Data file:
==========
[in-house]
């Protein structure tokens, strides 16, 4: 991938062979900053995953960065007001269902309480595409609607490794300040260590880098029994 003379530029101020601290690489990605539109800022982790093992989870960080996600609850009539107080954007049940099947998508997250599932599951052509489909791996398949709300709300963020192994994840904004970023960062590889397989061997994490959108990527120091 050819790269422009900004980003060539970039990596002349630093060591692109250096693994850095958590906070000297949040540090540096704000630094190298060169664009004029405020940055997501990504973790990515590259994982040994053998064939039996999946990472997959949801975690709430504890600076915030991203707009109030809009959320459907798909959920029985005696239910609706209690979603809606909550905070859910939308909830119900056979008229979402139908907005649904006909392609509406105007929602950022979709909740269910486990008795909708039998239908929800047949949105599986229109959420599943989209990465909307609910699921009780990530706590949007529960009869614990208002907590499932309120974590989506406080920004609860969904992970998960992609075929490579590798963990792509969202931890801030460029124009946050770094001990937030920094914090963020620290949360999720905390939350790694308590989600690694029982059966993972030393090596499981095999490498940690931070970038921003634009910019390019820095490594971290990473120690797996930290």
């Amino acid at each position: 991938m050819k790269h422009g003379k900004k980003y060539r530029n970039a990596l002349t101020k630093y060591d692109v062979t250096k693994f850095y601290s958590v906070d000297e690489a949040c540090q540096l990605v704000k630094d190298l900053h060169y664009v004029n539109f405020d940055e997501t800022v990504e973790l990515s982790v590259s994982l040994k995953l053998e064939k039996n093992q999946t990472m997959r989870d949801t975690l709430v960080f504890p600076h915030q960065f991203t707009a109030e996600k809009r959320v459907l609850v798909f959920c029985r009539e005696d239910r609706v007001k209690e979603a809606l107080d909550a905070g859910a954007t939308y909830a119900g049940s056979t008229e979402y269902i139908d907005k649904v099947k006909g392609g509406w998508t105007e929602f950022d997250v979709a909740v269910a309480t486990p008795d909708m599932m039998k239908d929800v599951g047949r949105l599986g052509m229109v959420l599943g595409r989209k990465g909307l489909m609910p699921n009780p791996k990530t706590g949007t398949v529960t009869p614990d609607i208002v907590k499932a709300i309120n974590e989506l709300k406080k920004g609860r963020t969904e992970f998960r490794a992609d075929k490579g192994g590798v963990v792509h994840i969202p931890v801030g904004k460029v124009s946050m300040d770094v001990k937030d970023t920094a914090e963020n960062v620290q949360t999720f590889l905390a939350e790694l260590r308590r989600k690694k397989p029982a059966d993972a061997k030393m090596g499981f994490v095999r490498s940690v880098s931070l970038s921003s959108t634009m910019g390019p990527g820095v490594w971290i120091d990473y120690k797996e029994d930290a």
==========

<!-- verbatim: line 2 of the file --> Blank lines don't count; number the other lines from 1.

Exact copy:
């Protein structure tokens, strides 16, 4: 991938062979900053995953960065007001269902309480595409609607490794300040260590880098029994 003379530029101020601290690489990605539109800022982790093992989870960080996600609850009539107080954007049940099947998508997250599932599951052509489909791996398949709300709300963020192994994840904004970023960062590889397989061997994490959108990527120091 050819790269422009900004980003060539970039990596002349630093060591692109250096693994850095958590906070000297949040540090540096704000630094190298060169664009004029405020940055997501990504973790990515590259994982040994053998064939039996999946990472997959949801975690709430504890600076915030991203707009109030809009959320459907798909959920029985005696239910609706209690979603809606909550905070859910939308909830119900056979008229979402139908907005649904006909392609509406105007929602950022979709909740269910486990008795909708039998239908929800047949949105599986229109959420599943989209990465909307609910699921009780990530706590949007529960009869614990208002907590499932309120974590989506406080920004609860969904992970998960992609075929490579590798963990792509969202931890801030460029124009946050770094001990937030920094914090963020620290949360999720905390939350790694308590989600690694029982059966993972030393090596499981095999490498940690931070970038921003634009910019390019820095490594971290990473120690797996930290």